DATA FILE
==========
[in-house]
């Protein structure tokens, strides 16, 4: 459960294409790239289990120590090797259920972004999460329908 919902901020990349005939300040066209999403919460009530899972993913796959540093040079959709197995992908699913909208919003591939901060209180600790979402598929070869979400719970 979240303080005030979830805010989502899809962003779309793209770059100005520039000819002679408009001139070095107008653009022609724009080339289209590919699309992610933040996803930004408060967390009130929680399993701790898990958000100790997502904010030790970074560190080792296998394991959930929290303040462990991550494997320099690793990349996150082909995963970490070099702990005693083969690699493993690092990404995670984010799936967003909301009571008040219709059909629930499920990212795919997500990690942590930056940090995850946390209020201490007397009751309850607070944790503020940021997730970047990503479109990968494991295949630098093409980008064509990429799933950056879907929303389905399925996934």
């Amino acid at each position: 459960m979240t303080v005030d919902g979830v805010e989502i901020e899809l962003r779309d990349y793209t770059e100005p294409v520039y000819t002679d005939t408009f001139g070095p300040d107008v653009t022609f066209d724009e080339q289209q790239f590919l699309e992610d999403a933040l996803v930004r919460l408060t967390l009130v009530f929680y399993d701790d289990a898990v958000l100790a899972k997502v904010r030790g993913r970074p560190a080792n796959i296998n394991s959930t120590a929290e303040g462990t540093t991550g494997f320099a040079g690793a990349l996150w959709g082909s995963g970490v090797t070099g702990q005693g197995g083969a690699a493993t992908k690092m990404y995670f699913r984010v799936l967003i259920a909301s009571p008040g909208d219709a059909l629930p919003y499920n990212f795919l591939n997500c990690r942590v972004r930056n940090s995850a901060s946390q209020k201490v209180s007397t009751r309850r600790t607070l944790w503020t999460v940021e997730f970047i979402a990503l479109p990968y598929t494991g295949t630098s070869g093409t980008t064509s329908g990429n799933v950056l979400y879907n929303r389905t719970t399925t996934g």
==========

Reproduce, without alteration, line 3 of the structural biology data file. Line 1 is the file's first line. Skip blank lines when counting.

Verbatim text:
């Amino acid at each position: 459960m979240t303080v005030d919902g979830v805010e989502i901020e899809l962003r779309d990349y793209t770059e100005p294409v520039y000819t002679d005939t408009f001139g070095p300040d107008v653009t022609f066209d724009e080339q289209q790239f590919l699309e992610d999403a933040l996803v930004r919460l408060t967390l009130v009530f929680y399993d701790d289990a898990v958000l100790a899972k997502v904010r030790g993913r970074p560190a080792n796959i296998n394991s959930t120590a929290e303040g462990t540093t991550g494997f320099a040079g690793a990349l996150w959709g082909s995963g970490v090797t070099g702990q005693g197995g083969a690699a493993t992908k690092m990404y995670f699913r984010v799936l967003i259920a909301s009571p008040g909208d219709a059909l629930p919003y499920n990212f795919l591939n997500c990690r942590v972004r930056n940090s995850a901060s946390q209020k201490v209180s007397t009751r309850r600790t607070l944790w503020t999460v940021e997730f970047i979402a990503l479109p990968y598929t494991g295949t630098s070869g093409t980008t064509s329908g990429n799933v950056l979400y879907n929303r389905t719970t399925t996934g």